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Ohio State commuters have mixed reactions to new parking software

CampusParc earned mixed reviews from commuters in its first month due to its policy of using license plate recognition software to patrol Ohio State campus lots.

CampusParc began scanning the license plates of cars parked in campus lots to determine which vehicles were parked legally in August. The institution of the license plate recognition software removed the necessity for the parking hangtags used in past years, David Hoover, communications director for CampusParc, said.

The decision to use license plate recognition software was part of a $2.4 million technology makeover that the company began when it took over day-to-day parking operations in September 2012, Hoover said.

Hoover said since that time, it has been the company’s goal to be as effective and efficient as possible in managing parking.

“As new methods of managing permits emerge, we want to take advantage of them,” Hoover said. “This just represents the latest technology.”

CampusParc issued 3,556 citations to illegally parked cars in August, compared to 4,241 citations issued in August 2011, a more comparable year due to construction and necessity for CampusParc employees to fulfill other responsibilities in 2012, OSU Administration and Planning spokeswoman Lindsay Komlanc said.

While some commuters said the change has not bothered them, others expressed slight apprehension toward moving away from the previous parking system.

Second-year in civil engineering Luke Joachim, who has a West Campus parking pass, said not having a hangtag to display from the rearview mirror might pose problems for a commuter who cannot use his or her registered car and must use another.

“Now you have to register the plates of every car you drive,” Joachim said. “Most people don’t drive multiple cars, but there are people that do, so it can be an issue.”

Though commuters have been stripped some freedom to swap vehicles, permit holders may register up to three license plates at one time and update this information online at any time.

Commuter Sarah Nickell, a member of OSU religious group h2o’s off-campus leadership team, shares a parking pass with her husband. She said she was indifferent to the change but likes not having to worry about hanging a parking pass in her window.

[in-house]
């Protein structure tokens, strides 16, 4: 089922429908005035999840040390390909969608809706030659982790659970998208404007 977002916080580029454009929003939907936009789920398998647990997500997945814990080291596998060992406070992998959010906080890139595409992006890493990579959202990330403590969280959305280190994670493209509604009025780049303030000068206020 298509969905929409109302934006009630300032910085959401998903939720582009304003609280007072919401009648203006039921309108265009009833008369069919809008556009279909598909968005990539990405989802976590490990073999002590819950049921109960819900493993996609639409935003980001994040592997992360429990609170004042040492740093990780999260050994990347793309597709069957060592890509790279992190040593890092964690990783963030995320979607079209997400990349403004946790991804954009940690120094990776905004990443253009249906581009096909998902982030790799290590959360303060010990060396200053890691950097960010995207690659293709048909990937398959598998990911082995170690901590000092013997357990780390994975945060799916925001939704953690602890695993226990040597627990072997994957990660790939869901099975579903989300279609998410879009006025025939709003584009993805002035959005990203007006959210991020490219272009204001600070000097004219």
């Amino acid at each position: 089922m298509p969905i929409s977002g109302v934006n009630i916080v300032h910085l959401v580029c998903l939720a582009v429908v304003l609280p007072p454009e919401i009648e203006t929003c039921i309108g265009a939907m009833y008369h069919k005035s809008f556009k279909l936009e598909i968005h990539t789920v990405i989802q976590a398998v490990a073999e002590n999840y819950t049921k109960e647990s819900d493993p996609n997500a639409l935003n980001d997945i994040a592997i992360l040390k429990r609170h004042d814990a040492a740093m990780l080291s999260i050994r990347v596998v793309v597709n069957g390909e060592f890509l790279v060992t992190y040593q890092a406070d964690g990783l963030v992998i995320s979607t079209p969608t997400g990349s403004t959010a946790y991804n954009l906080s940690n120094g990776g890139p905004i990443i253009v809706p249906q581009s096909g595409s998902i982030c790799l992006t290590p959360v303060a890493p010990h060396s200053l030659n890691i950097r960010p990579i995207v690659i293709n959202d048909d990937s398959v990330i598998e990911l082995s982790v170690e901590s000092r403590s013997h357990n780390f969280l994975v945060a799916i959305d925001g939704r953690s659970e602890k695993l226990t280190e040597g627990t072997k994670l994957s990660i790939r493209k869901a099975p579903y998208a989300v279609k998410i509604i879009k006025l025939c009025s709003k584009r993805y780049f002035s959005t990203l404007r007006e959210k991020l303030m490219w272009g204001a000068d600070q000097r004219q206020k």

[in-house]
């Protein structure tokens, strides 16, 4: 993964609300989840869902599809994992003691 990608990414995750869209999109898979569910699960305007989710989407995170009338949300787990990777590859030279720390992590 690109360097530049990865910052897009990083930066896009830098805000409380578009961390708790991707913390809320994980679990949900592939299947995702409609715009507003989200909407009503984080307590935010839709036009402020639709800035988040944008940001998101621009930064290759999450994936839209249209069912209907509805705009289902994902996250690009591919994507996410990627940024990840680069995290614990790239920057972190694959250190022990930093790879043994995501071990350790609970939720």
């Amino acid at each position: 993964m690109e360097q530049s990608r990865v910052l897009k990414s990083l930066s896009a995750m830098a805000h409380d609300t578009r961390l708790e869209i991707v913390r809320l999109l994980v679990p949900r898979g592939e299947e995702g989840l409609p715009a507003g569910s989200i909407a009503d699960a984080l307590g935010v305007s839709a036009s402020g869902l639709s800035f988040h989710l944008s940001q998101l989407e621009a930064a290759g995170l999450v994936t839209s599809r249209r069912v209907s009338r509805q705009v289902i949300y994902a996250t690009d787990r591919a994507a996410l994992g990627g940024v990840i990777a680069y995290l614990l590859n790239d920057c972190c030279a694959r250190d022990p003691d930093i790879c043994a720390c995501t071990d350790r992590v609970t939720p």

“I don’t know how much of a difference it makes,” said Nickell. “I think that it’s nicer this way, but the other system was fine too.”

The Board of Trustees voted to lease OSU’s parking operations to QIC Global Infrastructure in June 2012 for a 50-year contract. The $483 million deal with the Australia-based investment company gave it control over operations of campus parking garages, lots and permit sales. CampusParc began managing the day-to-day parking systems in September 2012.

3 comments

  1. I’ve recieved 6 tickets while parking with my new C pass hanging from my mirror, in the only car I ever drive, parked in C spots. The earliest date on a ticket is still one week after I bought my pass. They’re not efficient, they’re still just Traffic and Parking wasting our money.

  2. Just put a magnet on your plate to cover up a few letters that’s what we do here at UT.

  3. Surprise! CampusParc prices have went up again. For the price of $841.56, low paid staff members have the ability to park at work. This price might be fair for a faculty member or administrator making six figures, but is not fair at all for staff members who hardly make $30,000. The cost of parking permits should be adjusted based on salary. It’s nice to know that our hard earned money is being spent on unnecessary software that cost $2.4 million dollars. Ohio State made a huge mistake when they decided on CampusParc…

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